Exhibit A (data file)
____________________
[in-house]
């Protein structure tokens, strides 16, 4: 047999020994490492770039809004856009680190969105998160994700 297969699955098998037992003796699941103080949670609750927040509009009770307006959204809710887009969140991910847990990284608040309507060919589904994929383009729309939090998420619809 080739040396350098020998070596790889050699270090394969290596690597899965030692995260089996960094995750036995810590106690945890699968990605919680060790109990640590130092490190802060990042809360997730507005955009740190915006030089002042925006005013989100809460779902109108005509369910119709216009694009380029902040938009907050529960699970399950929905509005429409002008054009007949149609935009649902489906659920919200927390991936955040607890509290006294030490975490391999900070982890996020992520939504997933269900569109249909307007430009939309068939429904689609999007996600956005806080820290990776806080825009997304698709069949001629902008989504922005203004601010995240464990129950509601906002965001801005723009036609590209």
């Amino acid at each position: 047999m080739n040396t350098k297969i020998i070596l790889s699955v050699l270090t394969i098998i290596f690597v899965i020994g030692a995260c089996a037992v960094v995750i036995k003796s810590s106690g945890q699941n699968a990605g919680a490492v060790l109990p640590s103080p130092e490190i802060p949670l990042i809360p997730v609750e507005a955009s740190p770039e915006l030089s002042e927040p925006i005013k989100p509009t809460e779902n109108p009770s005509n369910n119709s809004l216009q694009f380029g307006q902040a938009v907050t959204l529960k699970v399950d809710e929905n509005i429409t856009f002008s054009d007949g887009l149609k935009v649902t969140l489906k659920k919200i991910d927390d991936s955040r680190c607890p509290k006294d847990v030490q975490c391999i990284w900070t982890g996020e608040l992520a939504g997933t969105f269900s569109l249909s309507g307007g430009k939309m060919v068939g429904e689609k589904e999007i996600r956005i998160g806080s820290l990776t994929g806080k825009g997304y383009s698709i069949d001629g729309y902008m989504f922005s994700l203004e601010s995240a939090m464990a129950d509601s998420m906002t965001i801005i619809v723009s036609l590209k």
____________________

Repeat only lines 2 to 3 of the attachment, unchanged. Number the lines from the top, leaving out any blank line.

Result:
């Protein structure tokens, strides 16, 4: 047999020994490492770039809004856009680190969105998160994700 297969699955098998037992003796699941103080949670609750927040509009009770307006959204809710887009969140991910847990990284608040309507060919589904994929383009729309939090998420619809 080739040396350098020998070596790889050699270090394969290596690597899965030692995260089996960094995750036995810590106690945890699968990605919680060790109990640590130092490190802060990042809360997730507005955009740190915006030089002042925006005013989100809460779902109108005509369910119709216009694009380029902040938009907050529960699970399950929905509005429409002008054009007949149609935009649902489906659920919200927390991936955040607890509290006294030490975490391999900070982890996020992520939504997933269900569109249909307007430009939309068939429904689609999007996600956005806080820290990776806080825009997304698709069949001629902008989504922005203004601010995240464990129950509601906002965001801005723009036609590209």
């Amino acid at each position: 047999m080739n040396t350098k297969i020998i070596l790889s699955v050699l270090t394969i098998i290596f690597v899965i020994g030692a995260c089996a037992v960094v995750i036995k003796s810590s106690g945890q699941n699968a990605g919680a490492v060790l109990p640590s103080p130092e490190i802060p949670l990042i809360p997730v609750e507005a955009s740190p770039e915006l030089s002042e927040p925006i005013k989100p509009t809460e779902n109108p009770s005509n369910n119709s809004l216009q694009f380029g307006q902040a938009v907050t959204l529960k699970v399950d809710e929905n509005i429409t856009f002008s054009d007949g887009l149609k935009v649902t969140l489906k659920k919200i991910d927390d991936s955040r680190c607890p509290k006294d847990v030490q975490c391999i990284w900070t982890g996020e608040l992520a939504g997933t969105f269900s569109l249909s309507g307007g430009k939309m060919v068939g429904e689609k589904e999007i996600r956005i998160g806080s820290l990776t994929g806080k825009g997304y383009s698709i069949d001629g729309y902008m989504f922005s994700l203004e601010s995240a939090m464990a129950d509601s998420m906002t965001i801005i619809v723009s036609l590209k």